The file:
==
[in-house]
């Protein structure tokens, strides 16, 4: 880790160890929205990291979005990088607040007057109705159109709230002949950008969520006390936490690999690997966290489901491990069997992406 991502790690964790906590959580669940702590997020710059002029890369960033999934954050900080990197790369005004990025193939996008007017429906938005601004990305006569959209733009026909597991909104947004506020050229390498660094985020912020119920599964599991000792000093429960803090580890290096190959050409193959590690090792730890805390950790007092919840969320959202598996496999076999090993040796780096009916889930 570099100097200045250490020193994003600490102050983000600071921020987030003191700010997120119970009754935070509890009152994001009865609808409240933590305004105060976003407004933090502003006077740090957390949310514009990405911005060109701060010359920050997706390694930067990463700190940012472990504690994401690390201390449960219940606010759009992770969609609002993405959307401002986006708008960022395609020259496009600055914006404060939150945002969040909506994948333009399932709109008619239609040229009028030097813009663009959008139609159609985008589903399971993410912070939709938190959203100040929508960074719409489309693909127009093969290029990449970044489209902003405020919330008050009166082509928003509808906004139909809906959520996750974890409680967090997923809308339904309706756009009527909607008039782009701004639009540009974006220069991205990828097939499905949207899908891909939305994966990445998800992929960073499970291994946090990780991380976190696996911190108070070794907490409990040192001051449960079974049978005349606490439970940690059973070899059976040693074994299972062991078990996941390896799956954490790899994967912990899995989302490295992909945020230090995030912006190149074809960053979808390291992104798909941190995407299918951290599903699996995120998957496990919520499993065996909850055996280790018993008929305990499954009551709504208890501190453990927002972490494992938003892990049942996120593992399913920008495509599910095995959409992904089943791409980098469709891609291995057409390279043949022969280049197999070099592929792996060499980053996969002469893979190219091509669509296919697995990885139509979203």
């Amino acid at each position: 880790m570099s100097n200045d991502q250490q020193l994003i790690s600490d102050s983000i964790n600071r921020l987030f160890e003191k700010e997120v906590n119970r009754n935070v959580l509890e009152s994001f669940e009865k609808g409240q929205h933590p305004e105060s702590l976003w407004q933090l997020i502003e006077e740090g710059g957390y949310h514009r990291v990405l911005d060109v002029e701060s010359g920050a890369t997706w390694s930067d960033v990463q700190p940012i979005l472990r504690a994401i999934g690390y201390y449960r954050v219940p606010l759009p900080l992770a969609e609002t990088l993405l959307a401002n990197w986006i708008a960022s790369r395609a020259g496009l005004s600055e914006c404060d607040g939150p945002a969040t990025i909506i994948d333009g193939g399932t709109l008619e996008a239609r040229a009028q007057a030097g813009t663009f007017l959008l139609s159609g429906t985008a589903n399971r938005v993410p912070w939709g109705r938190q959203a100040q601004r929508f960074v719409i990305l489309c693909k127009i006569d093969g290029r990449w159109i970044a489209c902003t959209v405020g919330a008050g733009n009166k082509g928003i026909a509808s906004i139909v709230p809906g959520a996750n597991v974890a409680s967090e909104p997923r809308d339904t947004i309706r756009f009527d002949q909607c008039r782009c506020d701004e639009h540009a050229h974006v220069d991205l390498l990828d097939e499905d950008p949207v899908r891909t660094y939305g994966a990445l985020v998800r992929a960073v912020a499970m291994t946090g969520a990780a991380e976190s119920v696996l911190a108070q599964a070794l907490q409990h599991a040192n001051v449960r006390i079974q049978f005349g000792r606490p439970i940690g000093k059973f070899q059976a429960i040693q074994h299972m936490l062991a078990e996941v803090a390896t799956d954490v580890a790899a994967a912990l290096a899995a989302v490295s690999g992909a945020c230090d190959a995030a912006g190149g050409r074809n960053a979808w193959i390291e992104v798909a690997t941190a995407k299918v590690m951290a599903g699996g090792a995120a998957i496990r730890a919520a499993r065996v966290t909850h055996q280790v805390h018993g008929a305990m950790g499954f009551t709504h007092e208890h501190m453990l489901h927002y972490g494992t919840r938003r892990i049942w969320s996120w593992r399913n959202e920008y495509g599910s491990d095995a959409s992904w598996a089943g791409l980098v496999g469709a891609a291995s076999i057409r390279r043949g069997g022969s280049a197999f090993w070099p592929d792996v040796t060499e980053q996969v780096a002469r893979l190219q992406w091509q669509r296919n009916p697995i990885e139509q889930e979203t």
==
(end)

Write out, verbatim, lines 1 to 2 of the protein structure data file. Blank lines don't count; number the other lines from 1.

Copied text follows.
[in-house]
């Protein structure tokens, strides 16, 4: 880790160890929205990291979005990088607040007057109705159109709230002949950008969520006390936490690999690997966290489901491990069997992406 991502790690964790906590959580669940702590997020710059002029890369960033999934954050900080990197790369005004990025193939996008007017429906938005601004990305006569959209733009026909597991909104947004506020050229390498660094985020912020119920599964599991000792000093429960803090580890290096190959050409193959590690090792730890805390950790007092919840969320959202598996496999076999090993040796780096009916889930 570099100097200045250490020193994003600490102050983000600071921020987030003191700010997120119970009754935070509890009152994001009865609808409240933590305004105060976003407004933090502003006077740090957390949310514009990405911005060109701060010359920050997706390694930067990463700190940012472990504690994401690390201390449960219940606010759009992770969609609002993405959307401002986006708008960022395609020259496009600055914006404060939150945002969040909506994948333009399932709109008619239609040229009028030097813009663009959008139609159609985008589903399971993410912070939709938190959203100040929508960074719409489309693909127009093969290029990449970044489209902003405020919330008050009166082509928003509808906004139909809906959520996750974890409680967090997923809308339904309706756009009527909607008039782009701004639009540009974006220069991205990828097939499905949207899908891909939305994966990445998800992929960073499970291994946090990780991380976190696996911190108070070794907490409990040192001051449960079974049978005349606490439970940690059973070899059976040693074994299972062991078990996941390896799956954490790899994967912990899995989302490295992909945020230090995030912006190149074809960053979808390291992104798909941190995407299918951290599903699996995120998957496990919520499993065996909850055996280790018993008929305990499954009551709504208890501190453990927002972490494992938003892990049942996120593992399913920008495509599910095995959409992904089943791409980098469709891609291995057409390279043949022969280049197999070099592929792996060499980053996969002469893979190219091509669509296919697995990885139509979203």